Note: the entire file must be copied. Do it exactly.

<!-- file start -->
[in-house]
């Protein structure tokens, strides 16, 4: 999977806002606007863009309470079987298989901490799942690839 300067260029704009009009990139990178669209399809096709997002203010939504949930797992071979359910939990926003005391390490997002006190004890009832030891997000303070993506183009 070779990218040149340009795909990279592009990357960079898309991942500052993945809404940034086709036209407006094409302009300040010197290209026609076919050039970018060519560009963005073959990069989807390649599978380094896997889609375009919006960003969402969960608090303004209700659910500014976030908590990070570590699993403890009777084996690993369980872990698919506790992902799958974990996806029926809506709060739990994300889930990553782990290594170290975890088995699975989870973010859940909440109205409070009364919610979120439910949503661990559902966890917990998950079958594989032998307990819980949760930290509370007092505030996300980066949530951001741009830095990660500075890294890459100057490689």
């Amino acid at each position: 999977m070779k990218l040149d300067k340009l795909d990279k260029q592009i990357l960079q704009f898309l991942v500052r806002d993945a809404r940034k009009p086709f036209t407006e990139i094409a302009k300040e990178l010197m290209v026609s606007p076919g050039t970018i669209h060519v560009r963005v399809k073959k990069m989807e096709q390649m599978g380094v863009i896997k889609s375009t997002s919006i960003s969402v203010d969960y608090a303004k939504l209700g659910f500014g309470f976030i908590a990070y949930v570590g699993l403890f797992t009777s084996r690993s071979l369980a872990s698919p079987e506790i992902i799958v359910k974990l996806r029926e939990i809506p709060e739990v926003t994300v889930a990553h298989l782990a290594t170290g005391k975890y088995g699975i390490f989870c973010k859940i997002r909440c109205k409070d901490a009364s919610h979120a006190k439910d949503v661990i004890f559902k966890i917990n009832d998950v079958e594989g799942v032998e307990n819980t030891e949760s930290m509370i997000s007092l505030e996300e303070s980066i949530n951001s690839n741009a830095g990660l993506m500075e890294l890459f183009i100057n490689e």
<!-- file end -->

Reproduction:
[in-house]
């Protein structure tokens, strides 16, 4: 999977806002606007863009309470079987298989901490799942690839 300067260029704009009009990139990178669209399809096709997002203010939504949930797992071979359910939990926003005391390490997002006190004890009832030891997000303070993506183009 070779990218040149340009795909990279592009990357960079898309991942500052993945809404940034086709036209407006094409302009300040010197290209026609076919050039970018060519560009963005073959990069989807390649599978380094896997889609375009919006960003969402969960608090303004209700659910500014976030908590990070570590699993403890009777084996690993369980872990698919506790992902799958974990996806029926809506709060739990994300889930990553782990290594170290975890088995699975989870973010859940909440109205409070009364919610979120439910949503661990559902966890917990998950079958594989032998307990819980949760930290509370007092505030996300980066949530951001741009830095990660500075890294890459100057490689």
């Amino acid at each position: 999977m070779k990218l040149d300067k340009l795909d990279k260029q592009i990357l960079q704009f898309l991942v500052r806002d993945a809404r940034k009009p086709f036209t407006e990139i094409a302009k300040e990178l010197m290209v026609s606007p076919g050039t970018i669209h060519v560009r963005v399809k073959k990069m989807e096709q390649m599978g380094v863009i896997k889609s375009t997002s919006i960003s969402v203010d969960y608090a303004k939504l209700g659910f500014g309470f976030i908590a990070y949930v570590g699993l403890f797992t009777s084996r690993s071979l369980a872990s698919p079987e506790i992902i799958v359910k974990l996806r029926e939990i809506p709060e739990v926003t994300v889930a990553h298989l782990a290594t170290g005391k975890y088995g699975i390490f989870c973010k859940i997002r909440c109205k409070d901490a009364s919610h979120a006190k439910d949503v661990i004890f559902k966890i917990n009832d998950v079958e594989g799942v032998e307990n819980t030891e949760s930290m509370i997000s007092l505030e996300e303070s980066i949530n951001s690839n741009a830095g990660l993506m500075e890294l890459f183009i100057n490689e």